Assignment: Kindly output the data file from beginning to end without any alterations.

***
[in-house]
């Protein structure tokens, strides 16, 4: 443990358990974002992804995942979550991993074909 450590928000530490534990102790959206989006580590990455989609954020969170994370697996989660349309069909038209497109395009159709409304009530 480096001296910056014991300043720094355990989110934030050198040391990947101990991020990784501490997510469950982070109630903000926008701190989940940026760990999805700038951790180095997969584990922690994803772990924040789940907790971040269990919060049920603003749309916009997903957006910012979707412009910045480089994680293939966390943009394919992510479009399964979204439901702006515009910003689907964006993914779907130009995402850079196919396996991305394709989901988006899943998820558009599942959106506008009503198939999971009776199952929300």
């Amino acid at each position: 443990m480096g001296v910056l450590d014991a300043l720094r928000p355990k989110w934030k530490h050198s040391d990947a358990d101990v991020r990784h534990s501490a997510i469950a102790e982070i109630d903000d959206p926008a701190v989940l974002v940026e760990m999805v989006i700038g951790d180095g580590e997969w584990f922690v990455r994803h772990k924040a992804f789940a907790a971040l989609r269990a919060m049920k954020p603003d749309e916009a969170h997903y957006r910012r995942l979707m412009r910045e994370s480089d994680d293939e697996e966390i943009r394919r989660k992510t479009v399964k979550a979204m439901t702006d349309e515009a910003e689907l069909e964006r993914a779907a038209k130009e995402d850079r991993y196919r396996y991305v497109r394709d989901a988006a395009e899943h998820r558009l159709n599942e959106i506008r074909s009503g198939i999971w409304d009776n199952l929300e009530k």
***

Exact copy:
[in-house]
């Protein structure tokens, strides 16, 4: 443990358990974002992804995942979550991993074909 450590928000530490534990102790959206989006580590990455989609954020969170994370697996989660349309069909038209497109395009159709409304009530 480096001296910056014991300043720094355990989110934030050198040391990947101990991020990784501490997510469950982070109630903000926008701190989940940026760990999805700038951790180095997969584990922690994803772990924040789940907790971040269990919060049920603003749309916009997903957006910012979707412009910045480089994680293939966390943009394919992510479009399964979204439901702006515009910003689907964006993914779907130009995402850079196919396996991305394709989901988006899943998820558009599942959106506008009503198939999971009776199952929300």
């Amino acid at each position: 443990m480096g001296v910056l450590d014991a300043l720094r928000p355990k989110w934030k530490h050198s040391d990947a358990d101990v991020r990784h534990s501490a997510i469950a102790e982070i109630d903000d959206p926008a701190v989940l974002v940026e760990m999805v989006i700038g951790d180095g580590e997969w584990f922690v990455r994803h772990k924040a992804f789940a907790a971040l989609r269990a919060m049920k954020p603003d749309e916009a969170h997903y957006r910012r995942l979707m412009r910045e994370s480089d994680d293939e697996e966390i943009r394919r989660k992510t479009v399964k979550a979204m439901t702006d349309e515009a910003e689907l069909e964006r993914a779907a038209k130009e995402d850079r991993y196919r396996y991305v497109r394709d989901a988006a395009e899943h998820r558009l159709n599942e959106i506008r074909s009503g198939i999971w409304d009776n199952l929300e009530k």